Ames band serves up ska-flavored potatoes
by Sam Johnson
Daily Staff Writer
Embracing a strong Christian message, an upbeat ska sound and a fascination with potatoes, Bolsa de Papas is the latest band to emerge from the vastly growing Ames music scene.
Two cups of ska, a half cup of punk, a quarter cup of swing and a teaspoon of hardcore is the band's recipe for success.
"We like to play around with a lot of different things to create our sound," guitarist Adam Clarke said. "We like to play all kinds of different styles and sounds."
The band is made up of 10 musicians, including a full horn section, two guitarists, a bassist, drummer and two vocalists.
One of the most compelling aspects of the band is its sense of teamwork. No one member is the "leader of the band." Together, the band works to achieve its common goal.
"We wanted to keep the integrity of ska," Clarke said. "We're not out to revolutionize the industry with some sort of breakthrough sound; we just want to have fun and to praise God."
Lead guitarist Ben Bradley cited religion as being a major part of the group's music.
"We love it when our music causes others to praise God," Bradley said. "Be that through our lyrics or just plain dancing. We love it when people dance."
Bolsa de Papas got its start in the fall of 1997, and just as every other new band, began with a search for identity.
Starting out dabbling in the hardcore genre, the band experimented with several different ideas until settling with a ska sound.
"Before I joined the band I had never even really heard ska apart from the Mighty Mighty Bosstones," bassist John Gruber said. "Adam was really the one who got us all going on the whole ska thing."
Contrary to what his fellow bandmates may think, Clarke does not recall ever playing hardcore.
"I don't know what you guys are talking about with that whole punk/hardcore thing," Clarke laughed. "I thought that we were ska from the beginning, weren't we?"
Hardcore roots or not, Bolsa de Papas has added a couple new members this semester and is striving to settle into a ska groove.
"We added Kyle [Davis] on bari sax," Bradley said. "He's awesome, and he's really gonna fit in, I think."
Other new members include the recently engaged couple Andy Meschke and Erin Olsen on vocals.
Band members laughed when they were asked what the name Bolsa de Papas means.
"At first we didn't even have a general clue what our name meant," Bradley said, laughing. "We were just sitting at food service one day and Scott [Larsen, percussionist] looks at us totally serious and says, 'How about Bolsa de Papas?' We all started laughing hysterically. I guess it means 'bag of potatoes' in Spanish, or something."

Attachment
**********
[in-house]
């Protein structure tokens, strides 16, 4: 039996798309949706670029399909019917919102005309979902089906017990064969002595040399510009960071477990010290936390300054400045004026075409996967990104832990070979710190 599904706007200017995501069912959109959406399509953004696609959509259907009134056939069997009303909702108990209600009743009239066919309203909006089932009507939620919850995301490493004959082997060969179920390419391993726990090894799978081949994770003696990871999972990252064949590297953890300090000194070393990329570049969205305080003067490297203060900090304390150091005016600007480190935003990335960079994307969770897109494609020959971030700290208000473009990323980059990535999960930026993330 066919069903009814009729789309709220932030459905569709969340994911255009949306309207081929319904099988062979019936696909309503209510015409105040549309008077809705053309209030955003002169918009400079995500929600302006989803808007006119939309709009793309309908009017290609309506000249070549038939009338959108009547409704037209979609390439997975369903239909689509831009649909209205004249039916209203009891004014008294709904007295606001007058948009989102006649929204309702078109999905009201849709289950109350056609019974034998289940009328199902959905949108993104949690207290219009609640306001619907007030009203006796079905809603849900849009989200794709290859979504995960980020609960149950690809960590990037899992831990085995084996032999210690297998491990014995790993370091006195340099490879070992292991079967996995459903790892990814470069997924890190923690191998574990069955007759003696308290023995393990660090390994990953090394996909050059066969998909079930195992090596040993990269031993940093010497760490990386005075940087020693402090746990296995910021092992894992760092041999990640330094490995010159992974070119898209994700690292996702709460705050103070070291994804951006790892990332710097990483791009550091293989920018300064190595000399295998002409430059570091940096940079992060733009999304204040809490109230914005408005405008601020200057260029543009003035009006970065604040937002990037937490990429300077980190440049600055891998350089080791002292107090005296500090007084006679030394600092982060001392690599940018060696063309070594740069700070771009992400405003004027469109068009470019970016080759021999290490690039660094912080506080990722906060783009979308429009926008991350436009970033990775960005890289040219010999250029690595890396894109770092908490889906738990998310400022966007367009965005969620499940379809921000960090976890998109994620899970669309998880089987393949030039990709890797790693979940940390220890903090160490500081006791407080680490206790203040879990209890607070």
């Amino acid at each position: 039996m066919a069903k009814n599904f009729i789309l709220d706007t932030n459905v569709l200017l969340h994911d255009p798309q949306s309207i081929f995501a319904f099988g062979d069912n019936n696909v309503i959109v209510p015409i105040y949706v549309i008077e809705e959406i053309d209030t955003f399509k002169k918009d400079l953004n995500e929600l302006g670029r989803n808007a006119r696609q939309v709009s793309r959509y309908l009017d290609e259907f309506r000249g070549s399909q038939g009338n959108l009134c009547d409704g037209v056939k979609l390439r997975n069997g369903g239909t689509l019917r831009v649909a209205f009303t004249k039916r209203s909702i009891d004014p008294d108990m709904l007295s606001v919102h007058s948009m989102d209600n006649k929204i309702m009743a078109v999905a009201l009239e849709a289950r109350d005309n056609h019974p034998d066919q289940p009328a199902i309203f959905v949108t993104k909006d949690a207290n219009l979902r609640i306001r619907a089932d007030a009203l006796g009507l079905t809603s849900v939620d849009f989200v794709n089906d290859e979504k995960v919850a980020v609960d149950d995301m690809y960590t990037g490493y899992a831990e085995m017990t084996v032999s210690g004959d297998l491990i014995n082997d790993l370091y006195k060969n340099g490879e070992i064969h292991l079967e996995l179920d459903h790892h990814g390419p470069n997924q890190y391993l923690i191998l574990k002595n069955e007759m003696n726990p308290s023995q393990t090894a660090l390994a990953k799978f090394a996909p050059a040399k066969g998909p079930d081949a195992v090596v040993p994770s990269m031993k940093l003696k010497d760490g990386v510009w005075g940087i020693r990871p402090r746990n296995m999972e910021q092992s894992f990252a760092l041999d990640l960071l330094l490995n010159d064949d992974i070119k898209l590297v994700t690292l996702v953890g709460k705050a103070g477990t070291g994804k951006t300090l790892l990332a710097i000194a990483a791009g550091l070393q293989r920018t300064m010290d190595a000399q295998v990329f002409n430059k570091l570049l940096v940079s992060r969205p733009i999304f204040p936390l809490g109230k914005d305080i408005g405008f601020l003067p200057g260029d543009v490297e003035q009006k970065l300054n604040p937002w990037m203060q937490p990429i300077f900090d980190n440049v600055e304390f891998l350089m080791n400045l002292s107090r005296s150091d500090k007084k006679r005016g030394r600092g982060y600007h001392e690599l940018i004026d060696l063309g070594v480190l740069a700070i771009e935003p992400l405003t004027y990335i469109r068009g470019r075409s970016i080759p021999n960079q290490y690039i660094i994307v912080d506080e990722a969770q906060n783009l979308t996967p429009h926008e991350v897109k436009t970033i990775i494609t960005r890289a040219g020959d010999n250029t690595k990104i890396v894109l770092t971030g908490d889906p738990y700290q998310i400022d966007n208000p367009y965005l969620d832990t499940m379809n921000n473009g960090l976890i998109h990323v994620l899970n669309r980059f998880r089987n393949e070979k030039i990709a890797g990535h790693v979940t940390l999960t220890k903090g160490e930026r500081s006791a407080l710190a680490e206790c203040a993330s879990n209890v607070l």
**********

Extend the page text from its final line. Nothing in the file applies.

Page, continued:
As time went on, the band has assigned meaning to the once silly name. Although they may debate over the meaning of its name, band members have found a common purpose.
"OK, you see, the potatoes represent each one of us as people," Bradley said jokingly.
"We're all buried under the ground in sin until God picks us out of the ground and cleans us off and cuts off all of our warts and stuff. The Bolsa represents the church, holding us all together, or something."
With several performances behind them and several more in the near future, Bolsa de Papas is pleased with the response it has received about its music and message.
"We played Togetherfest last year, and that went really good," Clarke said. "We've got a lot of energy, and crowds seem to like us. We like it when we play in front of new crowds because we like to see what happens.
"We like to have fun on stage, and if people want to have fun with us, that's great. If not, oh well. No one has ever stood up and said 'You guys suck' or anything. We just want to play," Clarke added. "We'd love to play with some local bands like Mr. Plow, Grubbie Ernie and the Mediocre Superheros. Ska Against Racism would be pretty cool, too."
Bolsa de Papas brings it's gospel-based skankin' style to The Maintenance Shop for Cafe Au Lait on Tuesday.
The multicultural event allows students and faculty from different ethnic backgrounds to showcase their talents in poetry, storytelling, music and dance.
The show starts at 7 p.m., and admission is free.
This article was published on Thursday, October 22, 1998.
Copyright 1998 by the Iowa State Daily Publications Board. All rights reserved.